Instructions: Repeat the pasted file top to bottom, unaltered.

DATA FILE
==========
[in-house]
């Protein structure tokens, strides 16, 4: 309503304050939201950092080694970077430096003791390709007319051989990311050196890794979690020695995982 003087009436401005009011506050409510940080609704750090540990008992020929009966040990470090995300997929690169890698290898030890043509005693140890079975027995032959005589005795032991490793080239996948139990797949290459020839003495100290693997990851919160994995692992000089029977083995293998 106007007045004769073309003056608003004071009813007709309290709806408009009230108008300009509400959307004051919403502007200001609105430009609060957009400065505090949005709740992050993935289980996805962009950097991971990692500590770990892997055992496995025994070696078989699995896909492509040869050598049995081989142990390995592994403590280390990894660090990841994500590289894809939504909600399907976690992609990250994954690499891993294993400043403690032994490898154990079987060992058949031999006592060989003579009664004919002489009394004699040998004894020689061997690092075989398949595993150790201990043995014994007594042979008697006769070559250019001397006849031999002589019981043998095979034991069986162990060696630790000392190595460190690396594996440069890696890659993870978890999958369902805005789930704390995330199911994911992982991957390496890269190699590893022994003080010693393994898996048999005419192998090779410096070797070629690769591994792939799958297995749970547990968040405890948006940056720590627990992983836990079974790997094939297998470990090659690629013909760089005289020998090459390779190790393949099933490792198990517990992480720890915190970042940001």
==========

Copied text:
[in-house]
């Protein structure tokens, strides 16, 4: 309503304050939201950092080694970077430096003791390709007319051989990311050196890794979690020695995982 003087009436401005009011506050409510940080609704750090540990008992020929009966040990470090995300997929690169890698290898030890043509005693140890079975027995032959005589005795032991490793080239996948139990797949290459020839003495100290693997990851919160994995692992000089029977083995293998 106007007045004769073309003056608003004071009813007709309290709806408009009230108008300009509400959307004051919403502007200001609105430009609060957009400065505090949005709740992050993935289980996805962009950097991971990692500590770990892997055992496995025994070696078989699995896909492509040869050598049995081989142990390995592994403590280390990894660090990841994500590289894809939504909600399907976690992609990250994954690499891993294993400043403690032994490898154990079987060992058949031999006592060989003579009664004919002489009394004699040998004894020689061997690092075989398949595993150790201990043995014994007594042979008697006769070559250019001397006849031999002589019981043998095979034991069986162990060696630790000392190595460190690396594996440069890696890659993870978890999958369902805005789930704390995330199911994911992982991957390496890269190699590893022994003080010693393994898996048999005419192998090779410096070797070629690769591994792939799958297995749970547990968040405890948006940056720590627990992983836990079974790997094939297998470990090659690629013909760089005289020998090459390779190790393949099933490792198990517990992480720890915190970042940001």